Why silly season excess can be a killer (for more than your career)

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As we know, going overboard at Christmas parties can be a disaster for your reputation in the workplace. But too many canapes can be just as great a risk to your waistline, increasing the risk of heart disease.

Heart Foundation Heart Health Strategic Programs Director, Julie Anne Mitchell, says we should game plan our approach to end-of-year events if we want to stay on the right side of being healthy.

“With celebrations kicking off in November and continuing through to the New Year, it’s good to pre-determine how many drinks and snacks you will allow yourself. Visualise what type of drinks and foods you want to consume, without getting carried away and abandoning healthy habits for the entire silly season,” Ms Mitchell said.

“Those extra Christmas kilos, if not fully lost in the New Year, have a habit of sticking around and can potentially add up to significant weight gain over time, putting you at higher risk of coronary heart disease – Australia’s single biggest killer.

“Similarly, keep an eye on your alcohol intake at this time of year as well. It can be a significant source of extra kilojoules, so try where you can try to alternate your alcoholic drinks with mineral or soda water. A refreshing spritz (half mineral water, half wine) is always a pleasant change. What people underestimate is that too much alcohol can increase your risk of high blood pressure, putting you at future risk of heart disease and stroke.”

Finally, burgers and fried food might conjure up memories of beachside holidays. But more than one-third of the average Australian’s daily intake is made up of fast, convenient foods laced with kilojoules, salt, added sugars and unhealthy fats, providing little overall nutritional value.

“You can enjoy your festive favourites but balance it up by eating nutritious foods, full of fruit and veg, and looking for fun ways to be physically active,” Ms Mitchell said.

“A heart-healthy diet doesn’t mean restricting yourself to one type of nutrient or food group. What matters is the entire picture – the combination of healthy foods and how regularly you eat them – and this shouldn’t change because it’s the holiday season.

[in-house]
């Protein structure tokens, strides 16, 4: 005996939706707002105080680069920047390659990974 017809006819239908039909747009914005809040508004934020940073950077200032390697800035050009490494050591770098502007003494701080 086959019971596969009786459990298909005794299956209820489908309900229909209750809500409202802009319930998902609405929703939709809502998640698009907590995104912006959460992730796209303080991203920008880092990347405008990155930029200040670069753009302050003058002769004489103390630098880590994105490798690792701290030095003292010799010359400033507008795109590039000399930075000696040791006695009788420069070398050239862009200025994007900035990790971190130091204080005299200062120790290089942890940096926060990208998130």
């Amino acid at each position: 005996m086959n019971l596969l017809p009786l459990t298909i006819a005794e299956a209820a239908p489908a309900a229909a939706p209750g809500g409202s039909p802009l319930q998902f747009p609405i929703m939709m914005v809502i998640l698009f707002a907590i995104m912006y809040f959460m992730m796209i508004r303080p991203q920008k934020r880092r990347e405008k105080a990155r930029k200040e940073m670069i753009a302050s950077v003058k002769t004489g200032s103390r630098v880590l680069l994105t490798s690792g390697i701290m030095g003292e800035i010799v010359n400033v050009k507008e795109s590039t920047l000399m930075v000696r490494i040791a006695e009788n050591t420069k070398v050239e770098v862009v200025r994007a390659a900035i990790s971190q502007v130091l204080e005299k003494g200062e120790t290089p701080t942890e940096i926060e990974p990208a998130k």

“We’re encouraging people to limit highly processed foods and plate up a colourful variety of vegetables, fruit, and wholegrains, healthy proteins and fats, with smaller amounts of animal-based foods, like fish, poultry and lean meats.”

This holistic approach towards heart-healthy eating was highlighted when the Heart Foundation unveiled its new dietary recommendations in August.

Unflavoured, full-fat milk, cheese and yoghurt are back on the menu for healthy Australians if they prefer it, but those with high cholesterol or heart disease should stick to reduced-fat dairy.

The updated advice also introduced a weekly limit of less than 350 grams for unprocessed red meats and lifted the limit on how many eggs healthy Australians can eat in a week, while recommending people with heart disease, high cholesterol or Type 2 diabetes eat fewer than seven eggs a week.

Five tips for healthy holidays    

Drink wisely: Keep hydrated by alternating alcoholic drinks with water. Dilute alcoholic drinks with soda water or choose low alcohol or light beer and wine.
Fresh food: Look for nutritious and delicious options at events, such as fresh seafood, colourful salads, vegetable-based dips and fruits. Bring your own healthy dish if possible.
Check portions: Be aware of your portion sizes, particularly for discretionary festive foods, and try to eat mindfully.
Keep moving: Aim for at least 2.5 hours of moderate exercise or 75 minutes of vigorous exercise a week. Try joining a Heart Foundation Walking group to reach this target.
Get cooking: When you’re not socialising, try home cooking instead of takeaway. Visit the Heart Foundation website for inspiration and check out a variety of heart-healthy recipes.


Media enquiries

Brigid Simeoni, Media Advisor
M: 0427 619 589 E: brigid.simeoni@heartfoundation.org.au